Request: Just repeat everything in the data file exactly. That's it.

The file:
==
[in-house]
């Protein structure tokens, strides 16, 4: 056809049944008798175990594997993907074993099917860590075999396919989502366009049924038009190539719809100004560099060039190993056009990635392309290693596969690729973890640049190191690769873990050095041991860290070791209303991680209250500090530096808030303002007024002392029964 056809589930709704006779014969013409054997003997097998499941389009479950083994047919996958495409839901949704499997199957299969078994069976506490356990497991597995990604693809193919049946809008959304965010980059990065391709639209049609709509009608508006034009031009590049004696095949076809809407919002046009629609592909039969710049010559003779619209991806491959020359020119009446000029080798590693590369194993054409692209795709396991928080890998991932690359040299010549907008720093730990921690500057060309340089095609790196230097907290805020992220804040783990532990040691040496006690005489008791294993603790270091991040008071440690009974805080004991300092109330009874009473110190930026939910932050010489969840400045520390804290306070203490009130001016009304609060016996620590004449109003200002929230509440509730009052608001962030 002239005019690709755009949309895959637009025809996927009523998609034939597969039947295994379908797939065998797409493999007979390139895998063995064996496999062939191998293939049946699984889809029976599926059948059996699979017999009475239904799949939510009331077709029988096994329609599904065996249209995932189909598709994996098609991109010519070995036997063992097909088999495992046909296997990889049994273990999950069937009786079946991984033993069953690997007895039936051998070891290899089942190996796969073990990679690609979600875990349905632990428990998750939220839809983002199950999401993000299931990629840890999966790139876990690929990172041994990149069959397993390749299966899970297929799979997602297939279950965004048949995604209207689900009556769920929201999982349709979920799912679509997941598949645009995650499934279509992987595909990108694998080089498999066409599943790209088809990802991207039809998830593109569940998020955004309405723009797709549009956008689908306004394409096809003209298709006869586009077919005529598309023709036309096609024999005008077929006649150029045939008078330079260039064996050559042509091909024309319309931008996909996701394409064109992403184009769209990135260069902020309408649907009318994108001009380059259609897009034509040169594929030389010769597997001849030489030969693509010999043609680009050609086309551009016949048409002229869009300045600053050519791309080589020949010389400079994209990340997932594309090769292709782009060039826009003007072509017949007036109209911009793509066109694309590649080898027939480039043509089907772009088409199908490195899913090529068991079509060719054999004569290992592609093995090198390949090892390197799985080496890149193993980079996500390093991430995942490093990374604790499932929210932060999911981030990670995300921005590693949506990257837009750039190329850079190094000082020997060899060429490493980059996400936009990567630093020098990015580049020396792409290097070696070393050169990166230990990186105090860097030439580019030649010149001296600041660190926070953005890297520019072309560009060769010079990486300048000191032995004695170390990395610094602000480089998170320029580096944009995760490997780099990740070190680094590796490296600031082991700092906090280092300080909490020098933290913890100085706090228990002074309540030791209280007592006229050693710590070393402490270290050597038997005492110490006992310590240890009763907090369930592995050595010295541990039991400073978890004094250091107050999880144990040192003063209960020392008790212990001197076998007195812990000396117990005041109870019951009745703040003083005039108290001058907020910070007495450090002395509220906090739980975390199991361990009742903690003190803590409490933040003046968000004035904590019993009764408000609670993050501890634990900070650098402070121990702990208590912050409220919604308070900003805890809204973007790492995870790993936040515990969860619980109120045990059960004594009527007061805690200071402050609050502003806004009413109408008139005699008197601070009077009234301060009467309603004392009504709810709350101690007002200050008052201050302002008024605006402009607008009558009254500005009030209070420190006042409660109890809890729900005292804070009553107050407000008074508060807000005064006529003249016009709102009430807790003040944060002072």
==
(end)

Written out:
[in-house]
């Protein structure tokens, strides 16, 4: 056809049944008798175990594997993907074993099917860590075999396919989502366009049924038009190539719809100004560099060039190993056009990635392309290693596969690729973890640049190191690769873990050095041991860290070791209303991680209250500090530096808030303002007024002392029964 056809589930709704006779014969013409054997003997097998499941389009479950083994047919996958495409839901949704499997199957299969078994069976506490356990497991597995990604693809193919049946809008959304965010980059990065391709639209049609709509009608508006034009031009590049004696095949076809809407919002046009629609592909039969710049010559003779619209991806491959020359020119009446000029080798590693590369194993054409692209795709396991928080890998991932690359040299010549907008720093730990921690500057060309340089095609790196230097907290805020992220804040783990532990040691040496006690005489008791294993603790270091991040008071440690009974805080004991300092109330009874009473110190930026939910932050010489969840400045520390804290306070203490009130001016009304609060016996620590004449109003200002929230509440509730009052608001962030 002239005019690709755009949309895959637009025809996927009523998609034939597969039947295994379908797939065998797409493999007979390139895998063995064996496999062939191998293939049946699984889809029976599926059948059996699979017999009475239904799949939510009331077709029988096994329609599904065996249209995932189909598709994996098609991109010519070995036997063992097909088999495992046909296997990889049994273990999950069937009786079946991984033993069953690997007895039936051998070891290899089942190996796969073990990679690609979600875990349905632990428990998750939220839809983002199950999401993000299931990629840890999966790139876990690929990172041994990149069959397993390749299966899970297929799979997602297939279950965004048949995604209207689900009556769920929201999982349709979920799912679509997941598949645009995650499934279509992987595909990108694998080089498999066409599943790209088809990802991207039809998830593109569940998020955004309405723009797709549009956008689908306004394409096809003209298709006869586009077919005529598309023709036309096609024999005008077929006649150029045939008078330079260039064996050559042509091909024309319309931008996909996701394409064109992403184009769209990135260069902020309408649907009318994108001009380059259609897009034509040169594929030389010769597997001849030489030969693509010999043609680009050609086309551009016949048409002229869009300045600053050519791309080589020949010389400079994209990340997932594309090769292709782009060039826009003007072509017949007036109209911009793509066109694309590649080898027939480039043509089907772009088409199908490195899913090529068991079509060719054999004569290992592609093995090198390949090892390197799985080496890149193993980079996500390093991430995942490093990374604790499932929210932060999911981030990670995300921005590693949506990257837009750039190329850079190094000082020997060899060429490493980059996400936009990567630093020098990015580049020396792409290097070696070393050169990166230990990186105090860097030439580019030649010149001296600041660190926070953005890297520019072309560009060769010079990486300048000191032995004695170390990395610094602000480089998170320029580096944009995760490997780099990740070190680094590796490296600031082991700092906090280092300080909490020098933290913890100085706090228990002074309540030791209280007592006229050693710590070393402490270290050597038997005492110490006992310590240890009763907090369930592995050595010295541990039991400073978890004094250091107050999880144990040192003063209960020392008790212990001197076998007195812990000396117990005041109870019951009745703040003083005039108290001058907020910070007495450090002395509220906090739980975390199991361990009742903690003190803590409490933040003046968000004035904590019993009764408000609670993050501890634990900070650098402070121990702990208590912050409220919604308070900003805890809204973007790492995870790993936040515990969860619980109120045990059960004594009527007061805690200071402050609050502003806004009413109408008139005699008197601070009077009234301060009467309603004392009504709810709350101690007002200050008052201050302002008024605006402009607008009558009254500005009030209070420190006042409660109890809890729900005292804070009553107050407000008074508060807000005064006529003249016009709102009430807790003040944060002072």